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[CDT-L] Update: Flight of the Spirit Eagle
- Subject: [CDT-L] Update: Flight of the Spirit Eagle
- Date: Sat, 18 Sep 1999 13:27:31 -0500
I'm sorry that I haven't posted earlier, but this week has been
full of frantic floyd flood preps. This is from Jim and Ginny's
last week from Grand Lake followed by their call today.
Again, these reports come my memory and scant notes,
so if I mess up on the sequencing, please forgive.
Well this section has taken them waay high through some
pretty iffy conditions. They encountered their first snow,
and what an encounter it was. As they broke camp, they
studied the ridge to come and the sky was about fifty fifty.
In the best of thru hiker tradition, they decided that meant
the glass was half=f full and headed up. Once they gained
the ridge, they found a scant 20ft treadway with 1000 ft
drop on either side. Then it began to snow and shortly
they were stuck in whiteout conditions. One good thing
about a twenty foot wide ridge, it's hard to get lost, even if
you can't see where you are headed. But the situation
got complicated when the ridge spilt into three. Thankfully,
the weather broke for about a minute, and through a gap in the
clouds the sun broke in and they could take a quick bearing,
On they went until they stumbled onto a rangers cabin and took
refuge from the wind and snow to eat lunch and recoup.
While they were there, the skys cleared and they had a chance
to see where they had been. Ginny said the poor visibility
of the past hours had been a blessing because she would not
have wanted to see what they were traveling across.
of the drop offs was bliss.
They have seen many black powder and bow hunters, on foot,
on horseback and on ATV's. This is a special early season for
more primitive weaponry that Jim and Ginny had not anticipated
so they have to find some orange ASAP. Their wildlife
have been cut back somewhat, perhaps due to the hunting
activity, but they did see a big bull moose keeping company with
two cow and a calf.
Grand Lake is a nifty little village, where all directions are
in reference to the stable which is a half mile closer to the
of town than the PO.
Well our hikers have had a rough go off it They are in the high
country with 13,000, 14,000 foot peaks and camps at 11,000.
Some acclimation to these altitudes has happened, at least
that when they hit town at 9,000 , the air feels soupy and heavy.
But they are having a rough go with the lack of air on the peaks.
I think they said it was yesterday when they did 5 14,000 peaks.
And unlike many western trails, this not graded for stock.
It fact, there really isn't a trail, just a lot of loose talus and
boulders with a grade of 1500 per mile. Ginny said it's a lot
like the 'worst' of the Whites, only at 14000 ft. Either there
are no cairns except maybe every 1/2 mile or there are many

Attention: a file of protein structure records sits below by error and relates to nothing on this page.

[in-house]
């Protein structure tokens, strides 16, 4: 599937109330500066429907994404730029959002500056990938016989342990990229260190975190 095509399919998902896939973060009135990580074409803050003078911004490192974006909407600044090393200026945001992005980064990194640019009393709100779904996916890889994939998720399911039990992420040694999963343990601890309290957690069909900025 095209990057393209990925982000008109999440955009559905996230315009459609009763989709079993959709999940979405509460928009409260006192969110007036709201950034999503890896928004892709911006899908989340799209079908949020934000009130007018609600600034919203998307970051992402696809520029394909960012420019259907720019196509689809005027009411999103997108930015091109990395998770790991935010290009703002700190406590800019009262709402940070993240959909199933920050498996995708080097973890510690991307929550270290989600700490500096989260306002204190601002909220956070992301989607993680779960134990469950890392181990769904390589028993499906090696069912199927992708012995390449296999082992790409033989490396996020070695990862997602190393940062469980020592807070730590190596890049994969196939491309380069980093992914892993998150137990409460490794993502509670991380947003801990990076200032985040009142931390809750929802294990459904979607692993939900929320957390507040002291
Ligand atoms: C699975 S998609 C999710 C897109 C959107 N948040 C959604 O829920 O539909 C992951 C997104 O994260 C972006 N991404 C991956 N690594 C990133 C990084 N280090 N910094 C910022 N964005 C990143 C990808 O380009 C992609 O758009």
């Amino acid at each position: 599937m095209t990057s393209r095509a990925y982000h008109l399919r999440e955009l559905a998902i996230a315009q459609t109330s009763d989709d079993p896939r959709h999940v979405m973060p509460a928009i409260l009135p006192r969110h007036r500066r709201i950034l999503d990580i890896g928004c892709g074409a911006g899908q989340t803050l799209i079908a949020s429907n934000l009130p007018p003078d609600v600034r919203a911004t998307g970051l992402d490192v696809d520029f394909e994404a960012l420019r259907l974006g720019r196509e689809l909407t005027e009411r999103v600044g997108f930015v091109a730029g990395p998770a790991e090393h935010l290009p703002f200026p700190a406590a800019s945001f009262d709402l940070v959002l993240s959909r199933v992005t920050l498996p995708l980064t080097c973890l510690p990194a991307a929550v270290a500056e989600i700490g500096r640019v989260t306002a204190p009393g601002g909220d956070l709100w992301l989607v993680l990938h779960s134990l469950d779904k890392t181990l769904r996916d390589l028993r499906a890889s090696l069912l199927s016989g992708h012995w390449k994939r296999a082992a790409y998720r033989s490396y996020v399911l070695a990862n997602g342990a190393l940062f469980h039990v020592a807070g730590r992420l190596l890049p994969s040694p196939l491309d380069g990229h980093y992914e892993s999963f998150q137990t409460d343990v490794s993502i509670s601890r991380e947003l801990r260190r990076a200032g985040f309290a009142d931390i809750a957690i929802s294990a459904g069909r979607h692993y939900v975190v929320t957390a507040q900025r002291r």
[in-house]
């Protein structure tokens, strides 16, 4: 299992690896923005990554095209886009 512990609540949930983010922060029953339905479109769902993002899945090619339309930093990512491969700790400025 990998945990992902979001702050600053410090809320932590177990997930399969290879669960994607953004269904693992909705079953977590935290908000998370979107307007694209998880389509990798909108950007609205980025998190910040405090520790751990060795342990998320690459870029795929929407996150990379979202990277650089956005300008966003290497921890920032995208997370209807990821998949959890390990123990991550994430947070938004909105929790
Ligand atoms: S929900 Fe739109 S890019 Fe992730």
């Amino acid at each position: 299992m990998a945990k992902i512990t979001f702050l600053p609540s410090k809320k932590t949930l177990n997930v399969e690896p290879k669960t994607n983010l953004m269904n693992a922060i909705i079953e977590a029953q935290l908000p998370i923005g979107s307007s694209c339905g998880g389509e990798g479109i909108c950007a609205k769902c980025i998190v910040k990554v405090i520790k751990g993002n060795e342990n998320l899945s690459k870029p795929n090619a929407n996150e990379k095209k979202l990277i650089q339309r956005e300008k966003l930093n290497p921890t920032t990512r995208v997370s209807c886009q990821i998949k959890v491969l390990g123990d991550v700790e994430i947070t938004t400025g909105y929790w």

cairns, as if every hiker had marked his own route and there
was no way to tell which was the best.
Yesterday, they took 12 hours to do 10 miles because Ginny
is having some trouble with the altitude. .. well they both are
breathing hard. One step = two breathes. And it
to be along one of the roughest stretches of the trail.
Conditons were worse than the ones that I related earlier, and
they did not have the blessing of ignorance. The ridge was
basically just 10ft wide and nothing but loose rock with a 1000ft
drop on either side.....and while the weather was not soupy
enough to hide the danger, it wasn't clear enough to reward
with views either. And then there was this certain notch that
Ginny had been fussing about since she first read of it. They
didn't have to do it, there was an alternate route but Ginny
felt that because she feared it so much, she had to do it.
I can't remember the words they used when they talked of it
because i was literally on the edge of my seat with mouth agape.
I admit that with tales like this, I have trouble making notes.
But the term ridiculous sticks in my mind and suicidal. But
they did it!!!
Their mileage has been shot to hell and they knew they didn't
have enough food to last them till Silverthorn so they hitched
into Winter Park for resupply. They had spotted the town
from the ridge and Jim said to Ginny, now that looks like
an expensive little town and he was right!!! But with a
a bed and a double breakfast and some more food, they are
back on the trail, expecting to hit Silerthorn and hopefully
Internet access on Monday.
This has got to be a rough time in their hike. Winter is
at their heels and they know they are racing the snows to get
through the high country. They have come soo far, yet have so
far to go. It must be like being in the exact middle of the
the point at which you can no longer see the light at either end.
There may be some change in their maildrop schedule in this
next section.....they may come off the opposite side of the
ridge, so hold off sending anything to Salida or Lake City
till after I hear from them on Monday. Hopefully, we may have
news via e-mail, direct from the hikers themselves.
Till then, that all folks. except you can e-them at